Electrostatics. +. +. . . . +. Conservation of Charge. Charge can neither be created nor destroyed. Positive ions  fewer electrons than protons. Negative ions  fewer protons than electrons. Electric Charge is measured in Coulombs
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Charge can neither be created nor destroyed
Positive ions  fewer electrons than protons
Negative ions  fewer protons than electrons
Electric Charge is measured in Coulombs
6.3x1018 electrons make 1.0 C of charge
6.3x1018 protons make +1.0 C of charge
Charge can neither be created nor destroyed
rub electrons from a bar with fur
bar becomes positively charge by
the exact amount that fur becomes
negatively charged.
bar becomes a tiny bit less massive
The interaction force between two charges is:
directly proportional to the size of each charge (q1 and q2)
and
inversely proportional to the square of their separation
distance (d)
k= 9.0 x 109 N/m2/C2 Fe>>>Fg
The interaction force between two charges is:
directly proportional to the size of each charge (q1 and q2)
Double either q1 or q2 then F doubles.
Double both then F quadruples
The interaction force between two charges is:
inversely proportional to the square of their separation
distance (d)
Double the separation distance then F is reduced to (1/4)
Halve the separation distance then F is quadrupled (4x)
The interaction force between two charges is:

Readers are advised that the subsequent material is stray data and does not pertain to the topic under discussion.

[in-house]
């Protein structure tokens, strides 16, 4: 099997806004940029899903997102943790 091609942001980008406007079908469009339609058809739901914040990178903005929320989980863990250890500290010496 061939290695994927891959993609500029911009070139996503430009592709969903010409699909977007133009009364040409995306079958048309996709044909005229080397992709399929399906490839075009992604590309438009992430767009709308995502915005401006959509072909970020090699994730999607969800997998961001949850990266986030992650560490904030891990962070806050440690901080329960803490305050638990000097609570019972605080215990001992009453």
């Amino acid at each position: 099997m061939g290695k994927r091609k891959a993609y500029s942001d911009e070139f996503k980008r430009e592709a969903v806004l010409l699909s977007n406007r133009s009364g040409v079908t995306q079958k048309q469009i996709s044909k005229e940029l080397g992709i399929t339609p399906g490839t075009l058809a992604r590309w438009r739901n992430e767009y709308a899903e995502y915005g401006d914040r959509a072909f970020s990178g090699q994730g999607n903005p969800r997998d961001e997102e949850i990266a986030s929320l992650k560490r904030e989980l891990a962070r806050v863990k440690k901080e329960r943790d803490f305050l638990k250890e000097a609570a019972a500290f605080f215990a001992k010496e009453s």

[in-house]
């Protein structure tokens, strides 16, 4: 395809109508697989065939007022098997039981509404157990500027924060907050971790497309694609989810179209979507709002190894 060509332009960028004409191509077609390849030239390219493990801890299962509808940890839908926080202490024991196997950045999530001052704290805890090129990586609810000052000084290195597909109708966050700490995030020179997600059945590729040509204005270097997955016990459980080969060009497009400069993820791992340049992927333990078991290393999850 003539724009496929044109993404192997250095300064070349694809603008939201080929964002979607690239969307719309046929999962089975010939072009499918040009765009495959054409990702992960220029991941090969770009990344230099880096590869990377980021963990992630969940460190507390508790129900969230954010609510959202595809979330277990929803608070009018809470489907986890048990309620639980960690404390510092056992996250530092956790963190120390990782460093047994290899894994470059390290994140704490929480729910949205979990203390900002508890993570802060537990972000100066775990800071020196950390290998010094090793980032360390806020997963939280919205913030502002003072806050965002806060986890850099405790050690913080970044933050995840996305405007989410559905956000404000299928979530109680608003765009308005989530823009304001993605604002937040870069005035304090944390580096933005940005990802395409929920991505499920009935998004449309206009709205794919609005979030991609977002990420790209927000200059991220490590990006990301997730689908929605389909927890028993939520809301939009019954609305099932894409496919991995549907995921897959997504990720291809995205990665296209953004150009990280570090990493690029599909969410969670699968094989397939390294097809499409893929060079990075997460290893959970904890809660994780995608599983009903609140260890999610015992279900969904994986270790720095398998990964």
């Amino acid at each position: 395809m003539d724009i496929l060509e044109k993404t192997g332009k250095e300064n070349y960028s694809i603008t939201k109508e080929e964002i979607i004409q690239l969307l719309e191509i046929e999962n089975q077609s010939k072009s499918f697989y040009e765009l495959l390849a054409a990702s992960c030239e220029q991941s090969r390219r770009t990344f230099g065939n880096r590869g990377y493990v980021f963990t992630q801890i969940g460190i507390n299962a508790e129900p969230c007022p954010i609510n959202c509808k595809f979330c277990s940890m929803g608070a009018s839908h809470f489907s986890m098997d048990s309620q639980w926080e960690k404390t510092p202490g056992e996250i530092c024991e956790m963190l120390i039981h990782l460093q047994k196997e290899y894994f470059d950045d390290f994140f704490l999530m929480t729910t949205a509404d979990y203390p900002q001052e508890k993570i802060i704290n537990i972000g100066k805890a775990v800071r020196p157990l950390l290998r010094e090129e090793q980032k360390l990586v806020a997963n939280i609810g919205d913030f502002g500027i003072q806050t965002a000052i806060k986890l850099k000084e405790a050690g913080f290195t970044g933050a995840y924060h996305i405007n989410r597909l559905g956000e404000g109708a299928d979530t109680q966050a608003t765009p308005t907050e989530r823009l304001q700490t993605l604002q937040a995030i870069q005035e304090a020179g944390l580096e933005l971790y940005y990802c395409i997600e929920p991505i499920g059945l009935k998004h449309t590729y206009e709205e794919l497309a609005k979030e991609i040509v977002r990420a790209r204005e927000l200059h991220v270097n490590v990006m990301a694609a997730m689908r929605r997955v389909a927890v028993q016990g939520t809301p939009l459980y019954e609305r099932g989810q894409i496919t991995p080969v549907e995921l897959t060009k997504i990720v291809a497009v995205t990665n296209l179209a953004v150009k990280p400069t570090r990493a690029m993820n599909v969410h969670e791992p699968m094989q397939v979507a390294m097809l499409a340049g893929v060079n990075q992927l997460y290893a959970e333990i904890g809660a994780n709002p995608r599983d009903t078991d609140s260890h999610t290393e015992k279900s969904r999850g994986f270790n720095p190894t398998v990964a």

inversely proportional to the square of their separation
distance (d)
triple the separation distance then F is reduced to (1/9)
(1/3) the speration distance then F is increased 9 fold (9x)
The interaction force between two charges is:
inversely proportional to the square of their separation
distance (d)
If separation distance is increased by 10 then F
(Reduces/increases) by _________________
?
+
As the charges above are released the speed of each
increases. Thus the green object has a __________
charge. Positive, negative, can’t tell
?
+
As the charges above are released the force on each
increases. Thus the green object has a __________
charge. Positive, negative, can’t tell
Conductors have very loosely bound electrons. That is electrons that are not really attached to one particular nucleus. These electrons are sometimes called free electrons because they move freely when exposed to an electric field
Gold
Copper
Silver
Ionic solutions (salt water)
Insulators have very tightly bound electrons. That is electrons that are firmly attached to one particular nucleus. These electrons are very hard to set in motion throughout the material
Glass
Dry wood
Plastic
Semiconductors have moderately bound electrons. These electrons can be set into motion throughout the material when a moderately strong electric field is established in the material.
Carbon
Silicon
Superconductors have no electrical resistance to charge flow (infinite electrical conductivity)
Very cold silver (269 °C)






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Electric Potential energy (J)
Charge (C)
EP = EPE / q
Volt=Joule/Coulomb
F
+
q
Electric Potential Energy = Work
Electric Potential Energy = Charge x Volts
1 Joule= Coulomb x Volt






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Electric Potential energy (J)
Charge (C)
F
+
q
What is the electric
potential between two
plates when it takes 2.0 J
of work to move a 0.001 C
charge from  to + plate?
What is the electric potential between two plates when it takes 2.0 J of work to move a 0.001 Ccharge from  to + plate?
Given: W=EPE=2.0 J Charge=0.001 C
Want: EP
Solution: Electric Potential=
Electric Potential energy (J)
Charge (C)
Given: W=EPE=2.0 J Charge=0.001 C
Want: EP
Solution: Electric Potential=
Electric Potential energy (J)
Charge (C)
=2.0 J/0.001 C = 2000 Volts
1 Volt=1J/C